Further, the tollway will impact "252 plant species, 18 invertebrate species, 3 amphibian species, 15 reptile species, 94 bird species, and 23 mammal species." It will also obliterate "49,000 square feet of the critically endangered Quino checkerspot butterfly's habitat."
Horton's statement was also misleading because the Audubon Society, Preserve South Bay, Center for Biodiversity, Sierra Club, and Preserve Wild Santee have filed a suit to challenge the Endangered Species Permit and the Clean Water Act permit and the Environmental Impact Report. They have also filed a preliminary injunction and a temporary restraining order to halt all building until the suit is settled.
"It's a huge case," said Allison Rolfe, executive director for the San Diego Audubon Society, "involving so many different violations. There is no way we would have taken this case unless we thought we had a good chance of winning it."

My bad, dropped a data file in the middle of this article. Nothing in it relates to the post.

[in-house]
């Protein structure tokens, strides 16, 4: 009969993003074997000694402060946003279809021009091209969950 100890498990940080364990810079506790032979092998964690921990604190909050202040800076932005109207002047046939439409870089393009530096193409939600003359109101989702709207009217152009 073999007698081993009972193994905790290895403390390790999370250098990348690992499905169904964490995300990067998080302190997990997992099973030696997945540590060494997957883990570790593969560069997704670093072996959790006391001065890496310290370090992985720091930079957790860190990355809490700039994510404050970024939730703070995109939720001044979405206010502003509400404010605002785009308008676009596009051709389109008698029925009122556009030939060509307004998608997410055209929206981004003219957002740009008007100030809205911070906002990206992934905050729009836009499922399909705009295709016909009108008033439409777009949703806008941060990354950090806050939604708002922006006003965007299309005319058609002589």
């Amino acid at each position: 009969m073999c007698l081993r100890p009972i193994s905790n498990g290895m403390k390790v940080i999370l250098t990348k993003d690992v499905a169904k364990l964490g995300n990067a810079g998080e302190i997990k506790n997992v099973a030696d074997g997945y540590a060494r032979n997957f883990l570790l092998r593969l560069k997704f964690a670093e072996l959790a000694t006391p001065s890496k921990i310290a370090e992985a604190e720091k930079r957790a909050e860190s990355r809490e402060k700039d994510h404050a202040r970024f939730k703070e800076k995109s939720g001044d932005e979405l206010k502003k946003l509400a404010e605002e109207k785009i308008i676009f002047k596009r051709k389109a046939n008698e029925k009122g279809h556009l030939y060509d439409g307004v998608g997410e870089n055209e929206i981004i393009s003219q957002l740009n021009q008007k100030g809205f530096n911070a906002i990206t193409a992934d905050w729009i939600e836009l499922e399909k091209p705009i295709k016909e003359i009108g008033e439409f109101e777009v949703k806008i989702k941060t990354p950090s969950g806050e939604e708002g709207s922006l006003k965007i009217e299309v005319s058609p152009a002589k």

The citizens of Chula Vista are going to pay $140 million for a bridge-connector to the toll road that will be 150 feet up in the air and will run just west of the Sweetwater Reservoir. Several years ago, upon hearing of the predicted traffic traveling SR 125, the Sweetwater Authority (the body that governs the Sweetwater Reservoir, which provides water for Chula Vista, Sunnyside, and Bonita) approved a study to measure two chemicals, acetaldehyde and acrolein, which might enter the reservoir from auto emissions. In a 1998 Star-News article, the general manager of the Sweetwater Authority said, "According to the study, 2.6 million people could get cancer each year from deposits of these two chemicals." Rolfe says that this will "result in another unfair fiscal impact: $20 million in new costs to treat the local drinking water."